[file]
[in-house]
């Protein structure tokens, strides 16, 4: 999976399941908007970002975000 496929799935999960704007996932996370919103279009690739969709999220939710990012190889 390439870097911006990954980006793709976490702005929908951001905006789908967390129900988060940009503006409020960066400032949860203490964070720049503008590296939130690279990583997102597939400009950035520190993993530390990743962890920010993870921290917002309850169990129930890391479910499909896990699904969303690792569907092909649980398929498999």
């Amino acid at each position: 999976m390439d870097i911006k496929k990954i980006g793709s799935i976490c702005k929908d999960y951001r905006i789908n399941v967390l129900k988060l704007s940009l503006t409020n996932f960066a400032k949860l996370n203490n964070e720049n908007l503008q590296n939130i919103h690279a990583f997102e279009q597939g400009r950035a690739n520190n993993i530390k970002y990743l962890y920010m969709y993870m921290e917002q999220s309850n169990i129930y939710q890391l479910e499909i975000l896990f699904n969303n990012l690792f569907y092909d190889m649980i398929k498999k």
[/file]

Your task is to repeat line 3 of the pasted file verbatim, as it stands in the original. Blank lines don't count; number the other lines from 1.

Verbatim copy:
């Amino acid at each position: 999976m390439d870097i911006k496929k990954i980006g793709s799935i976490c702005k929908d999960y951001r905006i789908n399941v967390l129900k988060l704007s940009l503006t409020n996932f960066a400032k949860l996370n203490n964070e720049n908007l503008q590296n939130i919103h690279a990583f997102e279009q597939g400009r950035a690739n520190n993993i530390k970002y990743l962890y920010m969709y993870m921290e917002q999220s309850n169990i129930y939710q890391l479910e499909i975000l896990f699904n969303n990012l690792f569907y092909d190889m649980i398929k498999k």